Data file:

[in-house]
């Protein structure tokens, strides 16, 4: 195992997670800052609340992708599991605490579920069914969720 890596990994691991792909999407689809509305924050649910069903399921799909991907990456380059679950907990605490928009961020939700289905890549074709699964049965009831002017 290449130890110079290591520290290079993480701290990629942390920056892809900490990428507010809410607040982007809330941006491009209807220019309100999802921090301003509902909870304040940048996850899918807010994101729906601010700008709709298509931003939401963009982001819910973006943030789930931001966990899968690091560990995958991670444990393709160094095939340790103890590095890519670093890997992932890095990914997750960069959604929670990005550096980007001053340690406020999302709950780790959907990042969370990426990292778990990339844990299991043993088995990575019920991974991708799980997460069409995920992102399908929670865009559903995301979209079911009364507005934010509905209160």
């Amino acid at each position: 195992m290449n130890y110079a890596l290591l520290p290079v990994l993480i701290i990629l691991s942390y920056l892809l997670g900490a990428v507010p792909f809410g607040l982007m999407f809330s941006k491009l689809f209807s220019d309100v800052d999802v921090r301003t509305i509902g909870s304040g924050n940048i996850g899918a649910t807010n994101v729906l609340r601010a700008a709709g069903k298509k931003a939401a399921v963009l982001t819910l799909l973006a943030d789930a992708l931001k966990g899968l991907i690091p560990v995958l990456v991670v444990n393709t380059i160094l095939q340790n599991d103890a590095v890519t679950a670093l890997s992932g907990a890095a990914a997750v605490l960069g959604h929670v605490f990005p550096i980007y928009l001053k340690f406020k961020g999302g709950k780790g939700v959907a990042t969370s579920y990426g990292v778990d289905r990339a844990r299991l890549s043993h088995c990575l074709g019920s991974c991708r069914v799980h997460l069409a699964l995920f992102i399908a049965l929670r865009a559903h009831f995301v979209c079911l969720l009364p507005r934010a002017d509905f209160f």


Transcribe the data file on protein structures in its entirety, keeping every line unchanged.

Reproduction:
[in-house]
């Protein structure tokens, strides 16, 4: 195992997670800052609340992708599991605490579920069914969720 890596990994691991792909999407689809509305924050649910069903399921799909991907990456380059679950907990605490928009961020939700289905890549074709699964049965009831002017 290449130890110079290591520290290079993480701290990629942390920056892809900490990428507010809410607040982007809330941006491009209807220019309100999802921090301003509902909870304040940048996850899918807010994101729906601010700008709709298509931003939401963009982001819910973006943030789930931001966990899968690091560990995958991670444990393709160094095939340790103890590095890519670093890997992932890095990914997750960069959604929670990005550096980007001053340690406020999302709950780790959907990042969370990426990292778990990339844990299991043993088995990575019920991974991708799980997460069409995920992102399908929670865009559903995301979209079911009364507005934010509905209160």
């Amino acid at each position: 195992m290449n130890y110079a890596l290591l520290p290079v990994l993480i701290i990629l691991s942390y920056l892809l997670g900490a990428v507010p792909f809410g607040l982007m999407f809330s941006k491009l689809f209807s220019d309100v800052d999802v921090r301003t509305i509902g909870s304040g924050n940048i996850g899918a649910t807010n994101v729906l609340r601010a700008a709709g069903k298509k931003a939401a399921v963009l982001t819910l799909l973006a943030d789930a992708l931001k966990g899968l991907i690091p560990v995958l990456v991670v444990n393709t380059i160094l095939q340790n599991d103890a590095v890519t679950a670093l890997s992932g907990a890095a990914a997750v605490l960069g959604h929670v605490f990005p550096i980007y928009l001053k340690f406020k961020g999302g709950k780790g939700v959907a990042t969370s579920y990426g990292v778990d289905r990339a844990r299991l890549s043993h088995c990575l074709g019920s991974c991708r069914v799980h997460l069409a699964l995920f992102i399908a049965l929670r865009a559903h009831f995301v979209c079911l969720l009364p507005r934010a002017d509905f209160f």